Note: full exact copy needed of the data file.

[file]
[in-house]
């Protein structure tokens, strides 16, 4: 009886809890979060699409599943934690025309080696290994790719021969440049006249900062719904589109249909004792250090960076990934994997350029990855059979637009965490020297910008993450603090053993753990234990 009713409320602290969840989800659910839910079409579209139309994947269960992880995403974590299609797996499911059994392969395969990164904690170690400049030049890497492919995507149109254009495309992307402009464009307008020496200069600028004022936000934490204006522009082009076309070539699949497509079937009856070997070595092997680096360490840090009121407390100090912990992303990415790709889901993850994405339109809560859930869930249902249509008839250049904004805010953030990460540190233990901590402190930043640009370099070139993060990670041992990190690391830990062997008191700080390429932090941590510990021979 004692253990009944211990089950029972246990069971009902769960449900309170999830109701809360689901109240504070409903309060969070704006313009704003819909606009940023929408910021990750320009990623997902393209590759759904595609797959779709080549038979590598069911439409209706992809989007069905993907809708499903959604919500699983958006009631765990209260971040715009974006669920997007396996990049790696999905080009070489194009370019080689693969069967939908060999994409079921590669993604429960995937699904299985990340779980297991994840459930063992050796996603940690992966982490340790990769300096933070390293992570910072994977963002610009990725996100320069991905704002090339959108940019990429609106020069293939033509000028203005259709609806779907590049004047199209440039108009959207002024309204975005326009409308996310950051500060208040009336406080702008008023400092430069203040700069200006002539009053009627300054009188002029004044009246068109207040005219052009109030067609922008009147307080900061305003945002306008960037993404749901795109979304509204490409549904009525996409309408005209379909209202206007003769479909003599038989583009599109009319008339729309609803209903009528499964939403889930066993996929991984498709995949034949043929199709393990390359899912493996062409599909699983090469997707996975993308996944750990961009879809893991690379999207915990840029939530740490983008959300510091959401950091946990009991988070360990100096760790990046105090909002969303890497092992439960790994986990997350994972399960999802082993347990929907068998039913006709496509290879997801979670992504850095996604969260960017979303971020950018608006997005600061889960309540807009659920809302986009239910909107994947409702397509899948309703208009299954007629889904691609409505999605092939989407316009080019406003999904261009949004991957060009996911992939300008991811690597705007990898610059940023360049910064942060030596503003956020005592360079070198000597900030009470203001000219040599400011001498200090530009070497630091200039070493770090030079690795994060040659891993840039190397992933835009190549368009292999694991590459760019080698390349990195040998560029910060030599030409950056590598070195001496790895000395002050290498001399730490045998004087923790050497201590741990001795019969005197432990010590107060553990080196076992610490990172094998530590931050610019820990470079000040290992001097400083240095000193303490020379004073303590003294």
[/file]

[in-house]
């Protein structure tokens, strides 16, 4: 009886809890979060699409599943934690025309080696290994790719021969440049006249900062719904589109249909004792250090960076990934994997350029990855059979637009965490020297910008993450603090053993753990234990 009713409320602290969840989800659910839910079409579209139309994947269960992880995403974590299609797996499911059994392969395969990164904690170690400049030049890497492919995507149109254009495309992307402009464009307008020496200069600028004022936000934490204006522009082009076309070539699949497509079937009856070997070595092997680096360490840090009121407390100090912990992303990415790709889901993850994405339109809560859930869930249902249509008839250049904004805010953030990460540190233990901590402190930043640009370099070139993060990670041992990190690391830990062997008191700080390429932090941590510990021979 004692253990009944211990089950029972246990069971009902769960449900309170999830109701809360689901109240504070409903309060969070704006313009704003819909606009940023929408910021990750320009990623997902393209590759759904595609797959779709080549038979590598069911439409209706992809989007069905993907809708499903959604919500699983958006009631765990209260971040715009974006669920997007396996990049790696999905080009070489194009370019080689693969069967939908060999994409079921590669993604429960995937699904299985990340779980297991994840459930063992050796996603940690992966982490340790990769300096933070390293992570910072994977963002610009990725996100320069991905704002090339959108940019990429609106020069293939033509000028203005259709609806779907590049004047199209440039108009959207002024309204975005326009409308996310950051500060208040009336406080702008008023400092430069203040700069200006002539009053009627300054009188002029004044009246068109207040005219052009109030067609922008009147307080900061305003945002306008960037993404749901795109979304509204490409549904009525996409309408005209379909209202206007003769479909003599038989583009599109009319008339729309609803209903009528499964939403889930066993996929991984498709995949034949043929199709393990390359899912493996062409599909699983090469997707996975993308996944750990961009879809893991690379999207915990840029939530740490983008959300510091959401950091946990009991988070360990100096760790990046105090909002969303890497092992439960790994986990997350994972399960999802082993347990929907068998039913006709496509290879997801979670992504850095996604969260960017979303971020950018608006997005600061889960309540807009659920809302986009239910909107994947409702397509899948309703208009299954007629889904691609409505999605092939989407316009080019406003999904261009949004991957060009996911992939300008991811690597705007990898610059940023360049910064942060030596503003956020005592360079070198000597900030009470203001000219040599400011001498200090530009070497630091200039070493770090030079690795994060040659891993840039190397992933835009190549368009292999694991590459760019080698390349990195040998560029910060030599030409950056590598070195001496790895000395002050290498001399730490045998004087923790050497201590741990001795019969005197432990010590107060553990080196076992610490990172094998530590931050610019820990470079000040290992001097400083240095000193303490020379004073303590003294």